What We Do




Since 1999 hundreds of trained participants have completed BUGs, Homegrown or the GardenKeeper series, supporting the efforts of Chicago neighborhoods to maintain healthy gardens that provide open spaces and platforms for community enrichment.

GardenKeepers learn how to help start and maintain community allotment gardens. GardenKeepers volunteer in a variety of situations from community garden care and community organizing to sustainable urban farming and management. GardenKeepers are passionate ambassadors who help educate their neighbors as well as their public officials about the importance of gardens for the urban landscape.

A community garden allows residents to consider many aspects of local food access while also increasing neighborhood cohesiveness through group-centric activities required for the long-term sustainability of the garden. 

The GardenKeepers program consists of a series of workshops that are offered throughout the calendar year with class and field components. Lessons are taught by local experts focused on maintaining urban gardens and farms in an environmentally sustainable manner.  Some of the topics covered include community garden organizing, soil, compost, insects, weed identification, plant selection, raised bed building, native plants, wild life habitats, transplanting, mulching, and invasive species.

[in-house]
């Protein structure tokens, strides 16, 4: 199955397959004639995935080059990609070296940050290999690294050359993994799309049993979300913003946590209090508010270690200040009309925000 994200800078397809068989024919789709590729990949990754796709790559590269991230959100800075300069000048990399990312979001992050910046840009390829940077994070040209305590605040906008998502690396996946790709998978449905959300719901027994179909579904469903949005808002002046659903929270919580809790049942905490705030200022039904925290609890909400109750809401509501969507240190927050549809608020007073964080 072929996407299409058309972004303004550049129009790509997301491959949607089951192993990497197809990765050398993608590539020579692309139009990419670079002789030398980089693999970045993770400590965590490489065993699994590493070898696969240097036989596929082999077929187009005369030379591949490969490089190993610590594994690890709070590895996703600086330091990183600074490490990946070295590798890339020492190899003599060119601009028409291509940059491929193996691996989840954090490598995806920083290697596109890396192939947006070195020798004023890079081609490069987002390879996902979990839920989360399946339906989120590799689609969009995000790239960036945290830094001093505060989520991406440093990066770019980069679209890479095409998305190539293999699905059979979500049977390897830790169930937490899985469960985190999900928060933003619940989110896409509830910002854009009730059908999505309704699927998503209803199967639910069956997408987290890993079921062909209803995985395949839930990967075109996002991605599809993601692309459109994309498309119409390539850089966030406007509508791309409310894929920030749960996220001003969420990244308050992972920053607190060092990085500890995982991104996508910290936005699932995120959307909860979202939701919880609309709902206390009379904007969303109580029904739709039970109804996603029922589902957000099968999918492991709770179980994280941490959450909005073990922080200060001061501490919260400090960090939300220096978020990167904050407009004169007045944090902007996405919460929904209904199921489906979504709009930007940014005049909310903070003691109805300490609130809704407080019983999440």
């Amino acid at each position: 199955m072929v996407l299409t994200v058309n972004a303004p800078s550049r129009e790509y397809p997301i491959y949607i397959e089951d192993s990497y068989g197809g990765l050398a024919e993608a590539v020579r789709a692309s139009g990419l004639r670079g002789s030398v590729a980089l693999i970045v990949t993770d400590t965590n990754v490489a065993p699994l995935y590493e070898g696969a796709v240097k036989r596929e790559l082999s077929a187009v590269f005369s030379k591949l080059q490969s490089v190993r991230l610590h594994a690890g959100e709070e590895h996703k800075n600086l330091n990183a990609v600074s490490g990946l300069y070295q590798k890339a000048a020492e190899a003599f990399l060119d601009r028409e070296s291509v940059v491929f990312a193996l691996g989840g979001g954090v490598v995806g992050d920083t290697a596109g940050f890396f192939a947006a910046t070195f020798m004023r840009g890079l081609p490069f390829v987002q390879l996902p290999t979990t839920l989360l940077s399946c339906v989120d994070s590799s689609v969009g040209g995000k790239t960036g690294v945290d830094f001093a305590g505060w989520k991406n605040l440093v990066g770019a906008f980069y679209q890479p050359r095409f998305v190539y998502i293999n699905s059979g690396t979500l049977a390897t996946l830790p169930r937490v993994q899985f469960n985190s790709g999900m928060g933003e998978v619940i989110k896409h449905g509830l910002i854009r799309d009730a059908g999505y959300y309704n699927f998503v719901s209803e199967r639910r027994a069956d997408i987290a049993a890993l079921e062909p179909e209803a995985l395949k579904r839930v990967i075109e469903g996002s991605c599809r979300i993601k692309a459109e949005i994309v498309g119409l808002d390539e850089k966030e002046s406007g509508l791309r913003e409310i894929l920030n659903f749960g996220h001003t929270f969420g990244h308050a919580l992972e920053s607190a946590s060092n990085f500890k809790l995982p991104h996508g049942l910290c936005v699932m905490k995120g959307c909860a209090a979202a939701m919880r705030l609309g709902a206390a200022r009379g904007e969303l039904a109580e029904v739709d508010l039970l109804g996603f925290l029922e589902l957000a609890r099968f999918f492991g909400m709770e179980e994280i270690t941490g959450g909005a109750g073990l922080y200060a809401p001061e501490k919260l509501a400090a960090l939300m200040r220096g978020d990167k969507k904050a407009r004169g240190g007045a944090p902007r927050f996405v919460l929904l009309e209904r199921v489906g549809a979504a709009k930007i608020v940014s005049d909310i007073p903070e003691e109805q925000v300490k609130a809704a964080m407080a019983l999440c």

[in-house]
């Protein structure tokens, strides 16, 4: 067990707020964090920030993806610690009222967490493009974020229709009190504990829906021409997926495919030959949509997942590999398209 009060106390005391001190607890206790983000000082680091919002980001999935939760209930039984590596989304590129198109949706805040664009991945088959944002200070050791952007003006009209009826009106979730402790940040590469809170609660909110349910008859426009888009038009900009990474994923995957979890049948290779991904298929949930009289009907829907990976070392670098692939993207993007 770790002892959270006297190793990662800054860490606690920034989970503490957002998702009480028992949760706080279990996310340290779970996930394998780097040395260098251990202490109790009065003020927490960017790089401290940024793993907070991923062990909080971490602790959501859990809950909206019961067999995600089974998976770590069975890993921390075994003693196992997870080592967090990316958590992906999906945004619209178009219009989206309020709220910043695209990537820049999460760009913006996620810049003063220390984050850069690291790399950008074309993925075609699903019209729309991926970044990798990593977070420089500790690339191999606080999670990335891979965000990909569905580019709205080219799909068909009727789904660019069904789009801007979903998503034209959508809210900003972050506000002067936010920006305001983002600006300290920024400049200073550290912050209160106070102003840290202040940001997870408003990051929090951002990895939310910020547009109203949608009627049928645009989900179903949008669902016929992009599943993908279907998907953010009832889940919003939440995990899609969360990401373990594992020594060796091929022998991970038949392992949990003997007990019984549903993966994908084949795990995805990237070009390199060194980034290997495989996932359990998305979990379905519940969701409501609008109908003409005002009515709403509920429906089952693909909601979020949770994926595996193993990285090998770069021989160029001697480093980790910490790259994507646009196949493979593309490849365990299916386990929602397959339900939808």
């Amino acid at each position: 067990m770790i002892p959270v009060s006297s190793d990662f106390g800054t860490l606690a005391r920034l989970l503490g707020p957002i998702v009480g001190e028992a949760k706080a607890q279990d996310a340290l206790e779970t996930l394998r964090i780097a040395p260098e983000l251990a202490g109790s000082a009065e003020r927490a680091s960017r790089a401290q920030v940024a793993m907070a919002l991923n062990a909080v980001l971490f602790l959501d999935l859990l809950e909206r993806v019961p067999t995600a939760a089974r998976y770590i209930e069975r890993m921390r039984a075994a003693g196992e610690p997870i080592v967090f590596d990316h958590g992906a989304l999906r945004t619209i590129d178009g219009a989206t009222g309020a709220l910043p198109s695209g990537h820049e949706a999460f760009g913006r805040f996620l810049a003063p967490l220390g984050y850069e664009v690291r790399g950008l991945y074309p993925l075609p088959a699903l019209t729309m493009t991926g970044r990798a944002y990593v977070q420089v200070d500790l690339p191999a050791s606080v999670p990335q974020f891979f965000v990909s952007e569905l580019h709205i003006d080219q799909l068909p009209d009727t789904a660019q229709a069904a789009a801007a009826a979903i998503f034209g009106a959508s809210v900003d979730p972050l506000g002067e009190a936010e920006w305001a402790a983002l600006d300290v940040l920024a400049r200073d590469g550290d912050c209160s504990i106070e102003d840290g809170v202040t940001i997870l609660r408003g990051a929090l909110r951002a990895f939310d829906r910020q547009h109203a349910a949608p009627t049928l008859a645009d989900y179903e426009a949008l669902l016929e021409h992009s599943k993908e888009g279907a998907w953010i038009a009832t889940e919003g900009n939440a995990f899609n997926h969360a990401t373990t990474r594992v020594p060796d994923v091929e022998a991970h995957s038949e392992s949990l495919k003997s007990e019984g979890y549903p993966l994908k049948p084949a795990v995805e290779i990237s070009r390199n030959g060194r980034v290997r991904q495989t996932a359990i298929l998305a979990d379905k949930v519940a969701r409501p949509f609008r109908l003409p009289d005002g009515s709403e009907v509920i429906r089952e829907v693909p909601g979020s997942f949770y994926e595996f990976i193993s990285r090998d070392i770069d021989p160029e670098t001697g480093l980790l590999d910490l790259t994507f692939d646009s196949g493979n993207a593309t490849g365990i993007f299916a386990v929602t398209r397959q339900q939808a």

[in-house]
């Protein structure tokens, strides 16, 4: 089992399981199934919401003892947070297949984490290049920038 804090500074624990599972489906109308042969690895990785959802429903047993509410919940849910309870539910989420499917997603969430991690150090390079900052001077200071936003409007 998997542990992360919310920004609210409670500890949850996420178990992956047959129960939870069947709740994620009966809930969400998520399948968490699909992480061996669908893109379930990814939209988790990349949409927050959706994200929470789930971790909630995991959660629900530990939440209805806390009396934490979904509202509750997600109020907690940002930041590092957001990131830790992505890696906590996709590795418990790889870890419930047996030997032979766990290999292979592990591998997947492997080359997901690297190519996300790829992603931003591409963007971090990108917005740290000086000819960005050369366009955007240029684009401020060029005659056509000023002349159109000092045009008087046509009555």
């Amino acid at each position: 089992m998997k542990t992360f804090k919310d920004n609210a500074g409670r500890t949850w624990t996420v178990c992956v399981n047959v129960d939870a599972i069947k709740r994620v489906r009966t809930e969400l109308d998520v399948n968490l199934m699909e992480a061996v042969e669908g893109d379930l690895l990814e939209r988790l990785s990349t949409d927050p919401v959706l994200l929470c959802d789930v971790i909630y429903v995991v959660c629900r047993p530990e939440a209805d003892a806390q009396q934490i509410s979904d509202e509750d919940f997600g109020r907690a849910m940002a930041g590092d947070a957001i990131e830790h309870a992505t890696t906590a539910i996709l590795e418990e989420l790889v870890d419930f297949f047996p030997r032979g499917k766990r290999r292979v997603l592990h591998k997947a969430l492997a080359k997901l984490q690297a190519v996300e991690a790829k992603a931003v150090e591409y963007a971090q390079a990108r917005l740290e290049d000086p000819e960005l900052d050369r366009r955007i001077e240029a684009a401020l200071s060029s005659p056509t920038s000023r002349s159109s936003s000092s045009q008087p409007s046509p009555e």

GardenKeeper graduates are eligible for mini-grants to fund community garden projects.

For eligibility requirements and scholarship requests, please contact gardens@openlands.org.

The GardenKeepers program stems from a series orignially created in 1999 for an organic gardening series called "Building Urban Gardens" (BUGS), concieved and designed by a partnership between Openlands and the Garfield Park Conservatory Alliance.

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